When you are working on your plot and the relationships between characters and the challenges they face, you need to objectively see how strong and balanced your story is. One of the best tools for making sure your story is as strong as possible is the Farmer System of Narrative Analysis (FSNA) also known as the Story Cone and often called Cracking The Story Code (CTSC).
Cracking the Story Code is a very powerful method for analyzing (and writing the best) stories. It was created by Katie Farmer for her PhD dissertation. Cracking The Story Code (CTSC) has been thoroughly researched and meticulously developed to help you tell the best possible story.
CTSC uses symbols on a dual-axis cone-shaped diagram to represent the relationships between your characters. The location of each character on the cone helps you understand the strength and balance of the relationships between them. It also helps you to see when your story is out of balance and allows you to move the characters along the axis, which gives you insights on how to adjust your characters to strengthen the story. In an instant, you can see how to compensate and adjust for weaker relationships.
This system has been used to analyze and strengthen everything from movies to books, and even to help the government crack international spy rings. A master class has been taught at a variety of symposiums over the past 5 years. A formal book is in the process of being edited right now for publication.
Cracking the Story Code is a multi-level structural system extensively proven in the real world. It reveals what works and doesn't work when creating successful stories. It can tell you why it works, or why it doesn’t work and it can give you the knowledge to understand what is needed to repeat the success in consistent ways. This system can give you the gift of second sight.
To effectively apply the principles of using the cone structure, you need to first identify the number of characters and their nature. Seeing the relationships from a visual perspective on the cone helps you determine if the story is complete and focused. It helps you see where the story is taking the reader or audience. It helps you understand and deliver the emotional response you want your viewers to experience. It helps you to know if the audience will receive the message you want to send. One of the most important aspects is that it helps you bring the audience on the journey you want to give them.
The method refers to the characters as agents of a story’s action, their role functions, and how the number and nature of characters determines focus, completeness, and story quality.
The traditional plot mountain (Feralt’s triangle) can be used along with the Story Cone to look at basic plot patterns and use them to help predict how appropriate your story is for your selected audience age.
On a related, but important tangent, the great teacher and author Dave Farland draws some interesting parallels between the Feralt triangle and the biofeedback loop. Farland explains the similarities and relationships between the two diagrams. You can read about the connections and relationship in his book Million Dollar Outlines.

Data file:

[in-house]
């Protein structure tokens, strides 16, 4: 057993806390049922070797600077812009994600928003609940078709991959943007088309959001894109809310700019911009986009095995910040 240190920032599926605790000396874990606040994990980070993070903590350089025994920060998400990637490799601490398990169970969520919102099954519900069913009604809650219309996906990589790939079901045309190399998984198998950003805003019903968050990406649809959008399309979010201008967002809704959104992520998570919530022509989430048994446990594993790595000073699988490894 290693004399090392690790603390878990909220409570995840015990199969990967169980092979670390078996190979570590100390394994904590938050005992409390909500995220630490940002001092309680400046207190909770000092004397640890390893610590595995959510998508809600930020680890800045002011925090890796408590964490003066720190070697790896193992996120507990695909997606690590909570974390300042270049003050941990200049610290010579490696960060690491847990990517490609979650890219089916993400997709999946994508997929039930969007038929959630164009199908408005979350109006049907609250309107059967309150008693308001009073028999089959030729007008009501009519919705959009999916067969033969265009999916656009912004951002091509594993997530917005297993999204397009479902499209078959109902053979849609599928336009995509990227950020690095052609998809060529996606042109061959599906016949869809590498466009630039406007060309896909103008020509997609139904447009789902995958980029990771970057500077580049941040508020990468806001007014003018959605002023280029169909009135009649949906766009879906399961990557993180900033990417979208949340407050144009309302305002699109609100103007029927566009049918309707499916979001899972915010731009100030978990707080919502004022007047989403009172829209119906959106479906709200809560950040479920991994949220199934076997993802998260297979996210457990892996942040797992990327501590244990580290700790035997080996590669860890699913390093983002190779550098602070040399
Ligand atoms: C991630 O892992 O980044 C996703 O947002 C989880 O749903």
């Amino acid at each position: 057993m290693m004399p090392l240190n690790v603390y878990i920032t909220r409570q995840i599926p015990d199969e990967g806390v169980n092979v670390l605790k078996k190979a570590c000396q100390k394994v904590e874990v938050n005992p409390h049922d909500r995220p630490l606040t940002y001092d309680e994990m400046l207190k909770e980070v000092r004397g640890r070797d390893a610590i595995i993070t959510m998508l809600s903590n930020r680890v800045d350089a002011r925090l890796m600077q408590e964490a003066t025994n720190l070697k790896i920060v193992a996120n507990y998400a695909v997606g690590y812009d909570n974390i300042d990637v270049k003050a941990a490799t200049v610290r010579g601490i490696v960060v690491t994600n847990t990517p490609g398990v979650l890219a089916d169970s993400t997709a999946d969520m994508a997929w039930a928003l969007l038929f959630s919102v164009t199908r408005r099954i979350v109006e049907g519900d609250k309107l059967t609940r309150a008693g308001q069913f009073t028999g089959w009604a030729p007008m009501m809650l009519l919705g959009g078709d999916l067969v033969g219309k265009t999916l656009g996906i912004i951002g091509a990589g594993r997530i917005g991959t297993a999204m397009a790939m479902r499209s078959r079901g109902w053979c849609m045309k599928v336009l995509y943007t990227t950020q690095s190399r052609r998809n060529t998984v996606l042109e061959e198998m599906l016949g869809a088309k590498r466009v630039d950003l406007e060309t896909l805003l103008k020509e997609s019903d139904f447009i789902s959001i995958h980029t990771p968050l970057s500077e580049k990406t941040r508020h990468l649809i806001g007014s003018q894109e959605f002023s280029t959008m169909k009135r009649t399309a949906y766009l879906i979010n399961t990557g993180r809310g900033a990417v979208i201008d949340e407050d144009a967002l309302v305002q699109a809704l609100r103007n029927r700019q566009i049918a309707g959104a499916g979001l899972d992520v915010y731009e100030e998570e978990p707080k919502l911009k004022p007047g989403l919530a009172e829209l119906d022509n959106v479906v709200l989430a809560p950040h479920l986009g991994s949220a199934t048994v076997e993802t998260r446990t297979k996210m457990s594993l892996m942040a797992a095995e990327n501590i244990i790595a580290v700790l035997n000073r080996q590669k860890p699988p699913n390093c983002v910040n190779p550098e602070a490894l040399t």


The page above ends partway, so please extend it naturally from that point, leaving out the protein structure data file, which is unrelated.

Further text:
Cracking the Story Code helps you create great stories, and the comparison between Feralt's triangle and the bio feedback loop shows how reading well written stories can help us learn to handle various emotional problems as if we had gone through those experiences, without the dangers faced during a real experience. Well written stories let us experience real emotional and dangerous situations in a safe manner. The principles in Million Dollar Outlines help you understand the emotional relationships, but Cracking the Story Code helps you focus and apply the principles for the strongest impact.
The second level analysis helps you determine your genre, (the kind and type) and helps you to predict the emotional strength of your story with precision. It helps you see how it is going to impact your reader or viewer.
The second level helps you understand and apply your systems of power and helps you draw the audience in to your story. This level of analysis helps you understand how power systems are either re-enforced, fought against, or taken down.
The Third level analysis helps you understand and apply the flow of power and helps you understand how the system should change as the story progresses in longer and more complex stories or series.
Level Three gives you a closer look at genre, and how to understand the changing dynamic signatures of variants and mixes—kinds and types.
The Fourth level analysis takes you beyond structure, moral reasoning, and theme. It helps you apply elements of universal appeal, and determine how appropriate your story is as you progress. It helps you refine the quality for maximum effect.
It helps you perfect the moral reasoning so you can apply it to the characters and the traits that identify them.
The Fourth level analysis helps you use the theme to predict the success of a story.
Watch for Katie's book to be released in the near future. If you are interested in taking the full class, contact Second Sight Studio.